Since the Florence Cards we bought allowed us to see pretty much all the culture sites in Florence, we decided to keep visiting different sites until we dropped. Our next stop was National Museum of Bargello, a former prison and place of execution. Inside the building, it is spacious and airy. It’s hard to picture it as a prison. Bargello is the oldest public building in Florence.
Bargello is an underrated museum that houses sculptures by many of the masters you come to Florence to see. Here you will find a room full of Michelangelo’s sculptures. The museum is not as crowded as Uffizi and Accademia. You can actually sit down and take your time to observe the sculptures. You can also find Italian school classes conducting their field trips here.
The whole museum experience was very relaxing and enjoyable for me because I didn’t have to beat the crowd to see the masterpieces. The only problem was the battery of my Micro 4/3 camera was still dead, meaning I had to use a backup point and shoot for the rest of the day. Bummer! Note to myself, always charge the battery fully the night before.
The staircase in the inner courtyard leads you to the second floor. There are coats of arms on the wall.
There was some gathering taking place in the inner courtyard.
There is a well in the center of the courtyard. I had to take a look. Actually, there is nothing in the well, just a metal net. It’s not a functional well.
The ceiling and walls in the courtyard have interesting details.
Giambologna’s Mercurius. Giambologna did four versions of Mercurious (Mercury). He became known for depicting action and movement. Rape of the Sabine Women, another masterpiece by Giambologna, does it ring a bell?
Michelangelo’s Bacchus shows a druken Baccus with a satyr behind his leg. Michelangelo made this sculpture when he was just 21 years old.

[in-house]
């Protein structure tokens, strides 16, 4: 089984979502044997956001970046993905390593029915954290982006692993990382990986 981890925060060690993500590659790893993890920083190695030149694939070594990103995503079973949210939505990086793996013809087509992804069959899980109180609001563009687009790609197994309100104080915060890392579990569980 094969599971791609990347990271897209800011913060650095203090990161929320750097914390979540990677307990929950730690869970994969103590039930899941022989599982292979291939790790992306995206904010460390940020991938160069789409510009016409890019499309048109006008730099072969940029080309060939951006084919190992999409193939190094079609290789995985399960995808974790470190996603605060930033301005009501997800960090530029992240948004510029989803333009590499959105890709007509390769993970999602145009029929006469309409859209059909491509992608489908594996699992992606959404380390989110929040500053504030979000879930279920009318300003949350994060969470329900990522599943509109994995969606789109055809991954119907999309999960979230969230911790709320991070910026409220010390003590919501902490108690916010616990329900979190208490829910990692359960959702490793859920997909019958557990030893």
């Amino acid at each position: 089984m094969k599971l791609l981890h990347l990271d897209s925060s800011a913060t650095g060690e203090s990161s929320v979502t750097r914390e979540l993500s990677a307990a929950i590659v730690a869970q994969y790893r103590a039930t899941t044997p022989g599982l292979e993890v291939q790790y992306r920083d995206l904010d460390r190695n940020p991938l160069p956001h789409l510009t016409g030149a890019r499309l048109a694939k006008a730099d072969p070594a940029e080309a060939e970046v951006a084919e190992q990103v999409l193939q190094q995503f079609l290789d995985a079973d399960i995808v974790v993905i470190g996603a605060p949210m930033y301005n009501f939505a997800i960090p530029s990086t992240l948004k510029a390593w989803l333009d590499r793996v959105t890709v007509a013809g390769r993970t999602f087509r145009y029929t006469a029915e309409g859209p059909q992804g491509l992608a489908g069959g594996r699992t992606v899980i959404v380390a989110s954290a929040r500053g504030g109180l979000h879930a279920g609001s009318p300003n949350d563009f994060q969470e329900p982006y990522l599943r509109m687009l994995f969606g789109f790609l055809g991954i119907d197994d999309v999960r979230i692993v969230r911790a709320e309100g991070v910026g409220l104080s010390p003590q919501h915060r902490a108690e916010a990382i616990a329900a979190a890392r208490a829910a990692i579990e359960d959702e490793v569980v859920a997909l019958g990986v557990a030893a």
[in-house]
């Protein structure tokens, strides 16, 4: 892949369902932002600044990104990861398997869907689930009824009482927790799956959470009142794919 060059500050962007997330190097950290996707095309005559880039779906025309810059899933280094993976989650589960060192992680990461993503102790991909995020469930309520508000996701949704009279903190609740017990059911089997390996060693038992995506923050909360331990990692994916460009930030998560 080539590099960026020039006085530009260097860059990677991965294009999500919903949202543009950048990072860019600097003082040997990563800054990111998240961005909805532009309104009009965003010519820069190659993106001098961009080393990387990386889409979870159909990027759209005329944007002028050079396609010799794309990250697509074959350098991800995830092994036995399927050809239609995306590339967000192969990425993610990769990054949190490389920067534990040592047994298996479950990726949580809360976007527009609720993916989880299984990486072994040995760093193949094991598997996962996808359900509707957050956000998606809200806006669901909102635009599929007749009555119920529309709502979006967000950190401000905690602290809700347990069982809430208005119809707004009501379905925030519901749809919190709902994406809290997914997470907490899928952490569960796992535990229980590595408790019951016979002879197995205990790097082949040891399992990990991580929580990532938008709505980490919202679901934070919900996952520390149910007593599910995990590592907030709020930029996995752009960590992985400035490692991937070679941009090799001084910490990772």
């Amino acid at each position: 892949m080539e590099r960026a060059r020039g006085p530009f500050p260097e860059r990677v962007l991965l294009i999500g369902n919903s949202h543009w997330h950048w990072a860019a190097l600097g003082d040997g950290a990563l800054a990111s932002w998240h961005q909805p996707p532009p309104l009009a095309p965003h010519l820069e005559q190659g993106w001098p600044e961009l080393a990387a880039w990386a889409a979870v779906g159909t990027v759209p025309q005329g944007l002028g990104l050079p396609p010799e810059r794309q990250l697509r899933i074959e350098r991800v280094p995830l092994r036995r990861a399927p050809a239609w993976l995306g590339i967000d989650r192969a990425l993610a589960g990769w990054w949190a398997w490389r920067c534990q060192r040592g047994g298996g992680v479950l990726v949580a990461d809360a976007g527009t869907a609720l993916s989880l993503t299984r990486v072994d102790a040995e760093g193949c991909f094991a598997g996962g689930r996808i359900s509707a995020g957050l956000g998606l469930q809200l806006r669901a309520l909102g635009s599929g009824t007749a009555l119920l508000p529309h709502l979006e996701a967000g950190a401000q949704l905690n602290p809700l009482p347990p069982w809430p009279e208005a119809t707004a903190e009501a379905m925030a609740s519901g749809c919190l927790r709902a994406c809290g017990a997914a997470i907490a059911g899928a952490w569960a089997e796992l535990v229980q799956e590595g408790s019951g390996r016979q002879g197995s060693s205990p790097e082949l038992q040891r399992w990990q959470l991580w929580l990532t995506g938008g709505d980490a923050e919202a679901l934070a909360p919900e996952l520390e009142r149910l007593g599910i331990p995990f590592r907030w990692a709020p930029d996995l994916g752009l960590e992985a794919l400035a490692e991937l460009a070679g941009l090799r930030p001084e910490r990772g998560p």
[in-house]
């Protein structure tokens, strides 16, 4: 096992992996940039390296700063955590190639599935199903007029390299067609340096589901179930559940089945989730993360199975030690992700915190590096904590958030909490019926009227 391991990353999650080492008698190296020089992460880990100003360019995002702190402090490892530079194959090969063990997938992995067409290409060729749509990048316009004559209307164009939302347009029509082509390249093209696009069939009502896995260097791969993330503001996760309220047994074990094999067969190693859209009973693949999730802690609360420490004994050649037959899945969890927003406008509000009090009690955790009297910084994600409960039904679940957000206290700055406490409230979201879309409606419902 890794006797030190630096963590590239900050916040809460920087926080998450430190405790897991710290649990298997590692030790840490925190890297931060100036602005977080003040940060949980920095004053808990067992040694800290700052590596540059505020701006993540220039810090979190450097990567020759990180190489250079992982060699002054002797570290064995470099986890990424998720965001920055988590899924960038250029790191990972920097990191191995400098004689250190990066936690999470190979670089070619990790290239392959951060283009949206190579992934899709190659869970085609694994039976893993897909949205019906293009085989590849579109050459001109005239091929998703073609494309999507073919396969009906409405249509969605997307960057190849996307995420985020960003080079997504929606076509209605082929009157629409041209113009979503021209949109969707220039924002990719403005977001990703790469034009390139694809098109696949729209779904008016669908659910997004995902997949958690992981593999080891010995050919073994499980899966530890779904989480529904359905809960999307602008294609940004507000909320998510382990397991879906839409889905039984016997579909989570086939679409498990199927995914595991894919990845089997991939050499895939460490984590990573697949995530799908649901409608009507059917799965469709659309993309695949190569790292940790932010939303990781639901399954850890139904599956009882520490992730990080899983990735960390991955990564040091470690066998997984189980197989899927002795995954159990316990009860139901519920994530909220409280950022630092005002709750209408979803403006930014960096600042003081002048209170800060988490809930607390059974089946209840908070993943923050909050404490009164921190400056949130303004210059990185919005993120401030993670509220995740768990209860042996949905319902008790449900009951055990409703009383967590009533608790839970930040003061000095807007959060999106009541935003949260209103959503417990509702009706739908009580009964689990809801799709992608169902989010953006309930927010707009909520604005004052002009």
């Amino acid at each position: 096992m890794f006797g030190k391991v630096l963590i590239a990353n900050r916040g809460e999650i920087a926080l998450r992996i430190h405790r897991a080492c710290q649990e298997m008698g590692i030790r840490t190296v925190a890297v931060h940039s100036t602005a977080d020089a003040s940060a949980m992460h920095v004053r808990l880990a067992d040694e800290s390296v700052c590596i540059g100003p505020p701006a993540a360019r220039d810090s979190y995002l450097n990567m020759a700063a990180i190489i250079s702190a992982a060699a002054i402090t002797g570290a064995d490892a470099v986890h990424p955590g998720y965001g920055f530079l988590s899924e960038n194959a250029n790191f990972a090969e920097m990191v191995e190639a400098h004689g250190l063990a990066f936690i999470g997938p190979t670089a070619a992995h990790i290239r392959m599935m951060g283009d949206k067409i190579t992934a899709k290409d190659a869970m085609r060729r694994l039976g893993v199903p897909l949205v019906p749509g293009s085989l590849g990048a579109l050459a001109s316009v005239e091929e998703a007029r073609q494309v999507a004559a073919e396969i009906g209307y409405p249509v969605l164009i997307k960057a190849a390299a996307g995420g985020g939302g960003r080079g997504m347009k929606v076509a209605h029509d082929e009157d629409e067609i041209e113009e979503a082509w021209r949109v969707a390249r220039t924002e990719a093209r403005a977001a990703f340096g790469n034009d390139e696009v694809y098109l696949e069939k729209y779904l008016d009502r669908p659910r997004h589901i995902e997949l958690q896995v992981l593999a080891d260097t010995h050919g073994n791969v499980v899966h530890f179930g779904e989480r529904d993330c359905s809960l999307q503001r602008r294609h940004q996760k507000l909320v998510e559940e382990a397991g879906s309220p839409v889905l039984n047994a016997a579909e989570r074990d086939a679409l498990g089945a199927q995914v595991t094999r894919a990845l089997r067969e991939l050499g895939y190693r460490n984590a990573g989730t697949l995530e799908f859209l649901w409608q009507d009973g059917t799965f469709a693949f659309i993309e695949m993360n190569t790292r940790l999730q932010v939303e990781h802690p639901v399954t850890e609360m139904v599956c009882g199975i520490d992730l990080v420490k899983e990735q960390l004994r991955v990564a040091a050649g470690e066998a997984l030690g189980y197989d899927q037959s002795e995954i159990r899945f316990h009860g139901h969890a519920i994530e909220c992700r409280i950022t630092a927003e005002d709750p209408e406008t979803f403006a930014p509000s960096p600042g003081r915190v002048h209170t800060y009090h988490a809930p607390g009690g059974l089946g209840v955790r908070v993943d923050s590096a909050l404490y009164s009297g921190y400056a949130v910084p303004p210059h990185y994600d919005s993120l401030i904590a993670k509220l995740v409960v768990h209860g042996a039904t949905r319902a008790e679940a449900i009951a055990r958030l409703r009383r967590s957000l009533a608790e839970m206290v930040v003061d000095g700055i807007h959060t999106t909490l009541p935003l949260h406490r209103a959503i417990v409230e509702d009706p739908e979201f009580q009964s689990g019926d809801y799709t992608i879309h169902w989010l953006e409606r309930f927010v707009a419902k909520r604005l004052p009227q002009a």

Check out the better view of the satyr. Does he look naughty?
Oh yeah! She overpowers the man.
Honor Defeating Deceit by Vincenzo Danti. The marble statue group portrays Honor as a strong young man vanquishing his rival.
The windows resemble those Venetian windows built with glass bottles. The glass bottles reflect light beautifully.
Here is the full view of the window.
The above picture is the Loggia. Jason with the Golden Fleece by Pietro Francavilla is in the foreground, and Giambologna’s Architettura is in the background. Jason is the Greek mythology hero who is the leader of Argonauts’ quest for golden fleece.
The Terracotta Room showcases very intricate works.
Donatello’s David. I saw this in the art history book when I was a student daydreaming in class. Now I see the sculpture in person, it surely doesn’t disappoint. The freestanding bronze sculpture features young David smiling mysteriously with his foot on Goliath’s head. It is interesting to see that Michelangelo’s David is very different from Donatello’s interpretation of the character.